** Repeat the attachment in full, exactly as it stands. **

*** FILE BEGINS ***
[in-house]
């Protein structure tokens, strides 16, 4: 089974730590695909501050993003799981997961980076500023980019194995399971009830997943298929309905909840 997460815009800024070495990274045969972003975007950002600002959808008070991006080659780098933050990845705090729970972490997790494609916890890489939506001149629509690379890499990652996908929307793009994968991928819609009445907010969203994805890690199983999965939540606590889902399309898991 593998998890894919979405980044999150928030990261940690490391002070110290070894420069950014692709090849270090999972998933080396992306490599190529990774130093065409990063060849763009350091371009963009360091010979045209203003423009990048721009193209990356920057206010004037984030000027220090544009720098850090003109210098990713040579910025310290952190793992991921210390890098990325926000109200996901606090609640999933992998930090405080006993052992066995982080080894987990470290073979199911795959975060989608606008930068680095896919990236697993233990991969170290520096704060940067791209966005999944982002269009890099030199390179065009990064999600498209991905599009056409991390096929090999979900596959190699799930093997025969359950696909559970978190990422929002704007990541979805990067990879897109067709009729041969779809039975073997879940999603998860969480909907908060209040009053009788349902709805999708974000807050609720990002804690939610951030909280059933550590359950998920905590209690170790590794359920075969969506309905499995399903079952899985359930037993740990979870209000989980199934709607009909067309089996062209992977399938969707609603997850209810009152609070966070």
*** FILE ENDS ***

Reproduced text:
[in-house]
């Protein structure tokens, strides 16, 4: 089974730590695909501050993003799981997961980076500023980019194995399971009830997943298929309905909840 997460815009800024070495990274045969972003975007950002600002959808008070991006080659780098933050990845705090729970972490997790494609916890890489939506001149629509690379890499990652996908929307793009994968991928819609009445907010969203994805890690199983999965939540606590889902399309898991 593998998890894919979405980044999150928030990261940690490391002070110290070894420069950014692709090849270090999972998933080396992306490599190529990774130093065409990063060849763009350091371009963009360091010979045209203003423009990048721009193209990356920057206010004037984030000027220090544009720098850090003109210098990713040579910025310290952190793992991921210390890098990325926000109200996901606090609640999933992998930090405080006993052992066995982080080894987990470290073979199911795959975060989608606008930068680095896919990236697993233990991969170290520096704060940067791209966005999944982002269009890099030199390179065009990064999600498209991905599009056409991390096929090999979900596959190699799930093997025969359950696909559970978190990422929002704007990541979805990067990879897109067709009729041969779809039975073997879940999603998860969480909907908060209040009053009788349902709805999708974000807050609720990002804690939610951030909280059933550590359950998920905590209690170790590794359920075969969506309905499995399903079952899985359930037993740990979870209000989980199934709607009909067309089996062209992977399938969707609603997850209810009152609070966070």